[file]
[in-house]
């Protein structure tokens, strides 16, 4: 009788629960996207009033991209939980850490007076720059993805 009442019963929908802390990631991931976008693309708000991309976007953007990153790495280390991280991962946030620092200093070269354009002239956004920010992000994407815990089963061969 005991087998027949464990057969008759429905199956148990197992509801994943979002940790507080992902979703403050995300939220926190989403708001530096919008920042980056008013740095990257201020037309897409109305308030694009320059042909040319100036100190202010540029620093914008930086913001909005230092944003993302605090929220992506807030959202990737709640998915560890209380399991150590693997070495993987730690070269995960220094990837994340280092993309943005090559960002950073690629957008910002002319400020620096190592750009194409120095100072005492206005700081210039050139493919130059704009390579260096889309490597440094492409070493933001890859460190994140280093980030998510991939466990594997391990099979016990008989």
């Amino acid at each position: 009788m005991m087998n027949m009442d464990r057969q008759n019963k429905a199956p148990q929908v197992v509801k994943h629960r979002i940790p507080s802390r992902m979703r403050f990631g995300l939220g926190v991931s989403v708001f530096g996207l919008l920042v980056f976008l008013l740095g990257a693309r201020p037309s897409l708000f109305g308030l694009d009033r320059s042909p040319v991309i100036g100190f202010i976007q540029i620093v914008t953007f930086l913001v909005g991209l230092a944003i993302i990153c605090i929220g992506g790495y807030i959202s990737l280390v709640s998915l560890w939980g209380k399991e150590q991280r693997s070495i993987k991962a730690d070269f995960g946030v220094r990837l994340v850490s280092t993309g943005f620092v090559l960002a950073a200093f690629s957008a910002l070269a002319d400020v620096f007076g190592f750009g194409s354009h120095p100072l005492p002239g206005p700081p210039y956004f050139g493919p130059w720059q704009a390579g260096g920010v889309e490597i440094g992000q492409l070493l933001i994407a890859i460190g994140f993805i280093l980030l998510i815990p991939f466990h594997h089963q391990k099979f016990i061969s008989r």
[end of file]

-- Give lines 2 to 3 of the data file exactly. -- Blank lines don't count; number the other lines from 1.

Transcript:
């Protein structure tokens, strides 16, 4: 009788629960996207009033991209939980850490007076720059993805 009442019963929908802390990631991931976008693309708000991309976007953007990153790495280390991280991962946030620092200093070269354009002239956004920010992000994407815990089963061969 005991087998027949464990057969008759429905199956148990197992509801994943979002940790507080992902979703403050995300939220926190989403708001530096919008920042980056008013740095990257201020037309897409109305308030694009320059042909040319100036100190202010540029620093914008930086913001909005230092944003993302605090929220992506807030959202990737709640998915560890209380399991150590693997070495993987730690070269995960220094990837994340280092993309943005090559960002950073690629957008910002002319400020620096190592750009194409120095100072005492206005700081210039050139493919130059704009390579260096889309490597440094492409070493933001890859460190994140280093980030998510991939466990594997391990099979016990008989």
């Amino acid at each position: 009788m005991m087998n027949m009442d464990r057969q008759n019963k429905a199956p148990q929908v197992v509801k994943h629960r979002i940790p507080s802390r992902m979703r403050f990631g995300l939220g926190v991931s989403v708001f530096g996207l919008l920042v980056f976008l008013l740095g990257a693309r201020p037309s897409l708000f109305g308030l694009d009033r320059s042909p040319v991309i100036g100190f202010i976007q540029i620093v914008t953007f930086l913001v909005g991209l230092a944003i993302i990153c605090i929220g992506g790495y807030i959202s990737l280390v709640s998915l560890w939980g209380k399991e150590q991280r693997s070495i993987k991962a730690d070269f995960g946030v220094r990837l994340v850490s280092t993309g943005f620092v090559l960002a950073a200093f690629s957008a910002l070269a002319d400020v620096f007076g190592f750009g194409s354009h120095p100072l005492p002239g206005p700081p210039y956004f050139g493919p130059w720059q704009a390579g260096g920010v889309e490597i440094g992000q492409l070493l933001i994407a890859i460190g994140f993805i280093l980030l998510i815990p991939f466990h594997h089963q391990k099979f016990i061969s008989r």